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Is the C# internal keyword a code smell?

Shani Fedida
A clean coder and enthusiastic developer from a young age. I am a systematic developer and care a lot about best practices and methodologies.
・4 min read

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In this post, I am going to show why I think the internal keyword, when put on class members, is a code smell and suggest better alternatives.

What is the internal keyword?

In C# the internal keyword can be used on a class or its members. It is one of the C# access modifiers. Internal types or members are accessible only within files in the same assembly.

Why we need the internal keyword?

“A common use of internal access is in component-based development because it enables a group of components to cooperate in a private manner without being exposed to the rest of the application code. For example, a framework for building graphical user interfaces could provide Control and Form classes that cooperate by using members with internal access. Since these members are internal, they are not exposed to code that is using the framework.” (C# internal keyword documentation)

These are the use cases I saw for using the internal keyword on a class member:

  • Call a class’s private function within the same assembly.

  • In order to test a private function, you can mark it as internal and exposed the dll to the test DLL via InternalsVisibleTo.

Both cases can be viewed as a code smell, saying that this private function should be public.

Let's see some examples

Here is a simple example. a function in one class wants to access a private function of another class.

The solution is simple — just mark A::func2 as public.

Let's look at a bit more complex example:

What’s the problem? just mark func2 as public as we did before.

But we can’t 😞. B is an internal class so it cannot be part of the signature of a public function of a public class.

Those are the solutions I found, ordered by easiness:

  1. Mark the function with the internal keyword

  2. Create an internal interface

  3. Extract A.func2 to another internal class and use it instead of A.func2.

  4. Decouple the function from internal classes and make it public. This is much dependant on what the function is doing with its inputs. decouple the internal classes can be very easy, very hard, and even impossible (without ruing the design).

But we don’t have public classes we use interfaces…

Let's look at some more real-world example:

Let's see how the previous solutions are adapted to this example:

  1. Mark function with Internal. this means you will need to cast to class in order to call the function so This will work only if class A is the only one that implements the interface, meaning IA is not mocked in tests and there isn’t another production class that implements IA.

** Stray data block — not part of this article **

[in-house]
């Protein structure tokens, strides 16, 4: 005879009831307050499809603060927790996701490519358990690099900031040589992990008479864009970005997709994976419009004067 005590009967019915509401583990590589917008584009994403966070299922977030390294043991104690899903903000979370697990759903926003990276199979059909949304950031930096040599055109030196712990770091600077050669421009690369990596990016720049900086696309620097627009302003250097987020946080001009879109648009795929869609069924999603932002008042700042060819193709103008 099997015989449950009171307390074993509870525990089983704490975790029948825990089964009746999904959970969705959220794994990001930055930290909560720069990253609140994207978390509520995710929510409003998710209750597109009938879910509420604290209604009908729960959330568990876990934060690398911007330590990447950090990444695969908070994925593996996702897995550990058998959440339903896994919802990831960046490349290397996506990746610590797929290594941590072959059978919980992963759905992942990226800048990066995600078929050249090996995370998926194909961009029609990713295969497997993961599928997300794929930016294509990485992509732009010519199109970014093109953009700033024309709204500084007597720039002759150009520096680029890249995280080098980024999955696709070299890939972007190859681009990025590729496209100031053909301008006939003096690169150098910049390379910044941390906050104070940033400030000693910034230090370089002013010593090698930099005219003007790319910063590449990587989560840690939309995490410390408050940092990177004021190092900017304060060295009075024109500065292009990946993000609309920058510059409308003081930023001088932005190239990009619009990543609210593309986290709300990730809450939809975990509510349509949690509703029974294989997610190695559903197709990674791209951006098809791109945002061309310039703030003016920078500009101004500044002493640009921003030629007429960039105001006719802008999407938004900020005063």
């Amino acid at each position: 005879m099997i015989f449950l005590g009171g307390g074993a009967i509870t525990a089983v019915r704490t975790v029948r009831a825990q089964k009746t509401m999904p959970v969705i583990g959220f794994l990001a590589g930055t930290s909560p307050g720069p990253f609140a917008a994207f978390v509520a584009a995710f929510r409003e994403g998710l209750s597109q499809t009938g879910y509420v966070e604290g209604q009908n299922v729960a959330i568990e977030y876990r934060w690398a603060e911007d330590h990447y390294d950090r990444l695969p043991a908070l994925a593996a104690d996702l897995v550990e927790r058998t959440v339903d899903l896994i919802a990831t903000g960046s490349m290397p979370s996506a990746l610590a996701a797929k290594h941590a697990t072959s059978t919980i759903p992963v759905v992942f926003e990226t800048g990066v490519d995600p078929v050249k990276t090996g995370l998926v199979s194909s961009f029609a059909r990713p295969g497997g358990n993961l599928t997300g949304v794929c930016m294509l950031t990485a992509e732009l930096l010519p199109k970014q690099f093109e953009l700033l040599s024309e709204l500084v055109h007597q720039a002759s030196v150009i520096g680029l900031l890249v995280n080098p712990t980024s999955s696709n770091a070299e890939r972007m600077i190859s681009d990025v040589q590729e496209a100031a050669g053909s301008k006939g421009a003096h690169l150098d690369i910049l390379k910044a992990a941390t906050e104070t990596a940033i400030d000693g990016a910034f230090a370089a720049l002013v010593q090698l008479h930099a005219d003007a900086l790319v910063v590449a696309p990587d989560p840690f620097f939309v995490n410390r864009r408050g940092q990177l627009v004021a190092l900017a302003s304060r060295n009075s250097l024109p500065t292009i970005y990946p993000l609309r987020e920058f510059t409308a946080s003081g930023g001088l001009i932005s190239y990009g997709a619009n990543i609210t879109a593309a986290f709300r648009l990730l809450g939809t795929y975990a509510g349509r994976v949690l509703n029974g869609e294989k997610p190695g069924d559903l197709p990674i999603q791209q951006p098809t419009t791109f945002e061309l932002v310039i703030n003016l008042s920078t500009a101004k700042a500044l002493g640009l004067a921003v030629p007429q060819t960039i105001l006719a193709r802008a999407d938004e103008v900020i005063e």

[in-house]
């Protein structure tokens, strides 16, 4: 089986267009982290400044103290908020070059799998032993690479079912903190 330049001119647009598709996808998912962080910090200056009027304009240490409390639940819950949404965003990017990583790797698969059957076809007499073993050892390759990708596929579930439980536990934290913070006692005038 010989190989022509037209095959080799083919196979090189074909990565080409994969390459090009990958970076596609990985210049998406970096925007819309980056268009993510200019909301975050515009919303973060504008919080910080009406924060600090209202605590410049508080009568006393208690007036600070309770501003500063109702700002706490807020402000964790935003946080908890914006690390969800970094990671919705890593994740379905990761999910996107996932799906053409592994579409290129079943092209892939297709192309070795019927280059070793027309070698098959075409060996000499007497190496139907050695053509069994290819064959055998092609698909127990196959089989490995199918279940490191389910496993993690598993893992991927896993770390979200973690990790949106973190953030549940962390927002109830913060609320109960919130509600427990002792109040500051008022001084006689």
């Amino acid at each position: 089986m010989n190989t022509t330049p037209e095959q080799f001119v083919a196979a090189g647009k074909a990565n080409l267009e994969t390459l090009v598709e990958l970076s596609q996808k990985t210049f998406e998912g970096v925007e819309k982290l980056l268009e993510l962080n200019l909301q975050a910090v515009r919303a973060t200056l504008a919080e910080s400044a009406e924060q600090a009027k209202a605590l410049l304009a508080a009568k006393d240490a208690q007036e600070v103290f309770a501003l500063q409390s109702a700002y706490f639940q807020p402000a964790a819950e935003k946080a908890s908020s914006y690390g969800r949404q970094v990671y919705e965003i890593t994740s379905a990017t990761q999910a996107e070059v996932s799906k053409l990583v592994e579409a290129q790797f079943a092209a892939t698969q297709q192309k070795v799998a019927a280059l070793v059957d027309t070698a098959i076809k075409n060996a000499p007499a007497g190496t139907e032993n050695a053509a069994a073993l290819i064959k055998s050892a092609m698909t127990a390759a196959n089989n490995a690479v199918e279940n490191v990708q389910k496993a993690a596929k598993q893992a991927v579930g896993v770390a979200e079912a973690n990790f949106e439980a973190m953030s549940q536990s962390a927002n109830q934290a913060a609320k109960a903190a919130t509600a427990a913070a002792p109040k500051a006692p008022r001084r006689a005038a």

2. Create an internal interface that extends the public interface.

  3. Extract A.func2 to another internal class and use it instead of A.func2.

  4. Decouple the function from internal classes and add it to the public interface.

We can see that the internal keyword is the easiest solution, but there are other solutions using the traditional building blocks of OOP: classes and interfaces. We can see that the 2nd solution — adding an internal interface is not much harder than marking the function with the internal keyword.

Why not use the internal keyword?

As I showed in the previous examples, using the internal keyword is the easiest solution. But you are going to have a hard time in the future if you will need to:

  • Move the public class A to another DLL (since the internal keyword will no longer apply to the same dll)

  • Create another production class that implements IA

  • Mock IA in tests

You may think “But this is just one line of code, I or anyone else can change it easily if needed”. Now you have one line of code that looks like that:

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but if others will need to call this function too this line will be copy-pasted around inside the DLL.

My Conclusion

I think marking a class member with the internal keyword is a code smell. In the examples I showed above it is the easiest solution, BUT can cause problems in the future. Creating an internal interface is almost as easy and more explicit.

Compare to C++

The C++ “friend” keyword is similar to the C# internal keyword. It allows a class or a function to access private members of a class. The difference is it allows access to specific class or function and not all the classes in the same DLL. In my opinion, this is a better solution than the C# internal keyword.

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